Changing the Stories We Tell Ourselves

 In Better Life, Relationships

We don’t observe the world we interpret it. During our interpretation, we make assumptions, and we add additional content that we don’t even know is true. Why is this a problem? Because our brain is wired to anticipate and expect the worst (remember the whole survival benefit from the Jan 11, 2014 tip?) So when our friend doesn’t call us back (or text us back), within their usual timeframe, we may instantly assume something is wrong. Are they mad at us? What did we do to make them mad? They have no right to be mad! Or how about when that driver cuts us off on the highway? Have you ever thought that they are a jerk and think they own the road? There are so many opportunities for our brains to jump to conclusions without having enough information to actually know what is really going on. If our boss doesn’t seem interested in talking to us, we may think they must be upset with us, when the real problem is that they have a throbbing headache. And that driver that cut us off? Well, they aren’t familiar with this part of town, they are late for an appointment, and they have kids fighting in the back seat. Hmmmm. Maybe they were just seriously distracted.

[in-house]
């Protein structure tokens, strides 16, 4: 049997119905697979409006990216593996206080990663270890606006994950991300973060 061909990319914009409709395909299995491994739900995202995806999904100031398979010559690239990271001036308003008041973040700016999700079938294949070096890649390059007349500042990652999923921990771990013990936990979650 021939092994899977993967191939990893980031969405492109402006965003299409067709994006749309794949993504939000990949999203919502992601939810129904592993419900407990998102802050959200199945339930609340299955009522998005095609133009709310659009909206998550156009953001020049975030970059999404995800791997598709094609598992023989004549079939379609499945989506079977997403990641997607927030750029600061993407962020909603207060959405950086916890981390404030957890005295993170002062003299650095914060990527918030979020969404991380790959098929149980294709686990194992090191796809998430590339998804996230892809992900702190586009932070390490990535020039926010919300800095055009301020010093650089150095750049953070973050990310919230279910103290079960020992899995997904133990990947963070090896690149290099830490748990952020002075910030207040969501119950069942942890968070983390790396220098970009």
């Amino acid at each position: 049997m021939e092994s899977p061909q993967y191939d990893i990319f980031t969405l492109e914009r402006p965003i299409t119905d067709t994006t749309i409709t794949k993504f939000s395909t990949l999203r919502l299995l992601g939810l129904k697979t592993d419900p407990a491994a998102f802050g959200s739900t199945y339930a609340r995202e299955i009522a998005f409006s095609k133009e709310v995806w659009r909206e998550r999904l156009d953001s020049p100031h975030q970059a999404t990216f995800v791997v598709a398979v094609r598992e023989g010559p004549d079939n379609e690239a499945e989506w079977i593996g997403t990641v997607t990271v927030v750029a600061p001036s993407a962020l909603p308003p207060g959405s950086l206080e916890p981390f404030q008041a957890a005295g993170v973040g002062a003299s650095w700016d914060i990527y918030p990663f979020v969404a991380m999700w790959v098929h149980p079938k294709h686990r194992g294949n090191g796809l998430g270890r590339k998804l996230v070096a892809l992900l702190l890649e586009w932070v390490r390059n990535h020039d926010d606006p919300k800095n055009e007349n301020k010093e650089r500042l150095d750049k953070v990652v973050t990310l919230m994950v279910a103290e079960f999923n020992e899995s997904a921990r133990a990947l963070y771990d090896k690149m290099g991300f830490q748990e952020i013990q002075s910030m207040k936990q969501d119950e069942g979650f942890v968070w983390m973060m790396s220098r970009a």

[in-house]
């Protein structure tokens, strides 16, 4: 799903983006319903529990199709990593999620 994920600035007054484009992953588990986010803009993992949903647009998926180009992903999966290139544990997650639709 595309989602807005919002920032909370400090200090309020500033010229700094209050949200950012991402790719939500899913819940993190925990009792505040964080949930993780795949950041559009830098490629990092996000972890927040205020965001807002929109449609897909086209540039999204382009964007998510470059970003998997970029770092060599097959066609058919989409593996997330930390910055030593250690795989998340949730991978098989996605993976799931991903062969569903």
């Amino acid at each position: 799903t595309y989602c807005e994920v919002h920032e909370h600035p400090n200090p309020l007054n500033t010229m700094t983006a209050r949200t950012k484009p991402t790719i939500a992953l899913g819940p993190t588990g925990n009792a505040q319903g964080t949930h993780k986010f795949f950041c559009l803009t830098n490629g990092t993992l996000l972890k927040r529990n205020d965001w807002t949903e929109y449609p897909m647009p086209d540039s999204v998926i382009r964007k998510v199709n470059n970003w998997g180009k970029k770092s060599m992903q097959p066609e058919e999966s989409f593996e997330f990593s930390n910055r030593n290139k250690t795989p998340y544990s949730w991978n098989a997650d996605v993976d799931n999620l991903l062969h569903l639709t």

I have found a wonderful tool to help me with changing my stories. It is called the ABCD approach. A is the Action that happened to you (Your colleague didn’t get their part of project done.); B is your Belief about that action (Your colleague isn’t doing their job.); C is the Consequences of your belief (You are mad at your colleague and think they are a slacker.); D is the key piece. D stands for Disputing your belief (Maybe your colleague isn’t a slacker. Maybe work got unexpectedly busy or a crisis came up that they had to deal with and didn’t have time to get their other work done.) When we can remind ourselves that we don’t have all the facts and are just jumping to conclusions, we can actually change the consequences (our emotions and our reaction). This gives us the opportunity to calmly gather more facts when possible, or to simply realize we are assuming the worst when we will never know the truth (like the driver who cut you off). Give the A B C D approach a try and see if it helps you change your story and avoid unnecessary worry and frustration.


Tina Hallis, Ph.D., is a professional speaker and consultant for The Positive Edge, a company dedicated to helping people and organizations fulfill their true potential using strategies from the science of Positive Psychology.

Recommended Posts